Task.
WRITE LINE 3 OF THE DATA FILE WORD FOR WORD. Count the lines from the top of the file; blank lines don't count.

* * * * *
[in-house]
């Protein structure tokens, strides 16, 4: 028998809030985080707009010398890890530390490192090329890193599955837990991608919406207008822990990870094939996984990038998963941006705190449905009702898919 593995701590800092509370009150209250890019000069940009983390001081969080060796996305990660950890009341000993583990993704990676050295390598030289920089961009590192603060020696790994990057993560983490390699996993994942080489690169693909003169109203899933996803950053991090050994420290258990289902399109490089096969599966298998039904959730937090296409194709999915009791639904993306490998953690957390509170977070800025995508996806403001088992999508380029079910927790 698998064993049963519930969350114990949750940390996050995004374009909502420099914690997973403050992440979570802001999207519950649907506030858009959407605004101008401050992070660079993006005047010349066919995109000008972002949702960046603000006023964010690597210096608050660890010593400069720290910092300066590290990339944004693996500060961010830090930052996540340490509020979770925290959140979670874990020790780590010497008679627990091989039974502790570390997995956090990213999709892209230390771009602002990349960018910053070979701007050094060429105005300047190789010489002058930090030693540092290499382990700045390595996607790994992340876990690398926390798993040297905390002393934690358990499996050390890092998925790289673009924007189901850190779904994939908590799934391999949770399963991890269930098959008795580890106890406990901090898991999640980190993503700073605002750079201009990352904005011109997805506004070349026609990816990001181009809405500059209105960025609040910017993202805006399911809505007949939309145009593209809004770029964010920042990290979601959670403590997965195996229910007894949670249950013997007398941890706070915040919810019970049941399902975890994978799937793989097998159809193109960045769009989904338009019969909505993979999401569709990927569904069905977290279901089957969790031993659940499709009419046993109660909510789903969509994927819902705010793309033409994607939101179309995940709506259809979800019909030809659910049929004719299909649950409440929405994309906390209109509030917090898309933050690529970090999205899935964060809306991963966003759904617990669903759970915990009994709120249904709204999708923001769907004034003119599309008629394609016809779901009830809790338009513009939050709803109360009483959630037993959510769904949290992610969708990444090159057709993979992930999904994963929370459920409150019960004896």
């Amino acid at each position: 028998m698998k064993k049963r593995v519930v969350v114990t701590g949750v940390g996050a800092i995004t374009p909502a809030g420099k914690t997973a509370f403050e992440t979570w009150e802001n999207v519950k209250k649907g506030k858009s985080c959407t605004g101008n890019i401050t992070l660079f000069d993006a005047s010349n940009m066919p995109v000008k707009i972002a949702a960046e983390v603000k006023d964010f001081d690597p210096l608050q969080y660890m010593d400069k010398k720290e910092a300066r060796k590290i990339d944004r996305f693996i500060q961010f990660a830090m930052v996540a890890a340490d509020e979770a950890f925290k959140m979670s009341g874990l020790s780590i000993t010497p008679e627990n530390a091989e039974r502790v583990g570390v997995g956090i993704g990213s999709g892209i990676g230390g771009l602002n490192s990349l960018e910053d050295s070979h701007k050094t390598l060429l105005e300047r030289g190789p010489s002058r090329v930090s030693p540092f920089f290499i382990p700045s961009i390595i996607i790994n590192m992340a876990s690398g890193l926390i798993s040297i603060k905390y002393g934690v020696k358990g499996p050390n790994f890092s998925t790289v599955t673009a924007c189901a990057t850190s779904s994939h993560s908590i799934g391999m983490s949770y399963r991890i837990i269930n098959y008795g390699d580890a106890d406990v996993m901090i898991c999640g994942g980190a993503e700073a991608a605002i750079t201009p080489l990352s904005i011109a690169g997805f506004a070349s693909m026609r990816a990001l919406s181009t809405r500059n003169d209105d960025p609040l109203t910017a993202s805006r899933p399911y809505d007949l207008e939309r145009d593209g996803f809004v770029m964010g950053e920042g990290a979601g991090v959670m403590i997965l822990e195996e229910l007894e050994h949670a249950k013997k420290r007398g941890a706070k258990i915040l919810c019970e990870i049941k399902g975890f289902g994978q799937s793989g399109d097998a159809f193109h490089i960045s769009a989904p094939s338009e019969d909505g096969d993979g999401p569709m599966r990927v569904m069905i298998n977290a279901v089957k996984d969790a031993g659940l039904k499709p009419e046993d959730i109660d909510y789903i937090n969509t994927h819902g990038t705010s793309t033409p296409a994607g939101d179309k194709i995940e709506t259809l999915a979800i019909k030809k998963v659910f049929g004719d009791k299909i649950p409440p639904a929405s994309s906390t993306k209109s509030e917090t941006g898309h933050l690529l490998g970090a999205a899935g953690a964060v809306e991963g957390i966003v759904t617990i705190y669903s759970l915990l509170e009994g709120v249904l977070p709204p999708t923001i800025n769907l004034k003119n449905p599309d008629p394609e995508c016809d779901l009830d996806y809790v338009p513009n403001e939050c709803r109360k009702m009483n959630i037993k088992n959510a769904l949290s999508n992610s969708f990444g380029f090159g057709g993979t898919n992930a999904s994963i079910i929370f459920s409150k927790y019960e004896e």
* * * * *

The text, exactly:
């Amino acid at each position: 028998m698998k064993k049963r593995v519930v969350v114990t701590g949750v940390g996050a800092i995004t374009p909502a809030g420099k914690t997973a509370f403050e992440t979570w009150e802001n999207v519950k209250k649907g506030k858009s985080c959407t605004g101008n890019i401050t992070l660079f000069d993006a005047s010349n940009m066919p995109v000008k707009i972002a949702a960046e983390v603000k006023d964010f001081d690597p210096l608050q969080y660890m010593d400069k010398k720290e910092a300066r060796k590290i990339d944004r996305f693996i500060q961010f990660a830090m930052v996540a890890a340490d509020e979770a950890f925290k959140m979670s009341g874990l020790s780590i000993t010497p008679e627990n530390a091989e039974r502790v583990g570390v997995g956090i993704g990213s999709g892209i990676g230390g771009l602002n490192s990349l960018e910053d050295s070979h701007k050094t390598l060429l105005e300047r030289g190789p010489s002058r090329v930090s030693p540092f920089f290499i382990p700045s961009i390595i996607i790994n590192m992340a876990s690398g890193l926390i798993s040297i603060k905390y002393g934690v020696k358990g499996p050390n790994f890092s998925t790289v599955t673009a924007c189901a990057t850190s779904s994939h993560s908590i799934g391999m983490s949770y399963r991890i837990i269930n098959y008795g390699d580890a106890d406990v996993m901090i898991c999640g994942g980190a993503e700073a991608a605002i750079t201009p080489l990352s904005i011109a690169g997805f506004a070349s693909m026609r990816a990001l919406s181009t809405r500059n003169d209105d960025p609040l109203t910017a993202s805006r899933p399911y809505d007949l207008e939309r145009d593209g996803f809004v770029m964010g950053e920042g990290a979601g991090v959670m403590i997965l822990e195996e229910l007894e050994h949670a249950k013997k420290r007398g941890a706070k258990i915040l919810c019970e990870i049941k399902g975890f289902g994978q799937s793989g399109d097998a159809f193109h490089i960045s769009a989904p094939s338009e019969d909505g096969d993979g999401p569709m599966r990927v569904m069905i298998n977290a279901v089957k996984d969790a031993g659940l039904k499709p009419e046993d959730i109660d909510y789903i937090n969509t994927h819902g990038t705010s793309t033409p296409a994607g939101d179309k194709i995940e709506t259809l999915a979800i019909k030809k998963v659910f049929g004719d009791k299909i649950p409440p639904a929405s994309s906390t993306k209109s509030e917090t941006g898309h933050l690529l490998g970090a999205a899935g953690a964060v809306e991963g957390i966003v759904t617990i705190y669903s759970l915990l509170e009994g709120v249904l977070p709204p999708t923001i800025n769907l004034k003119n449905p599309d008629p394609e995508c016809d779901l009830d996806y809790v338009p513009n403001e939050c709803r109360k009702m009483n959630i037993k088992n959510a769904l949290s999508n992610s969708f990444g380029f090159g057709g993979t898919n992930a999904s994963i079910i929370f459920s409150k927790y019960e004896e």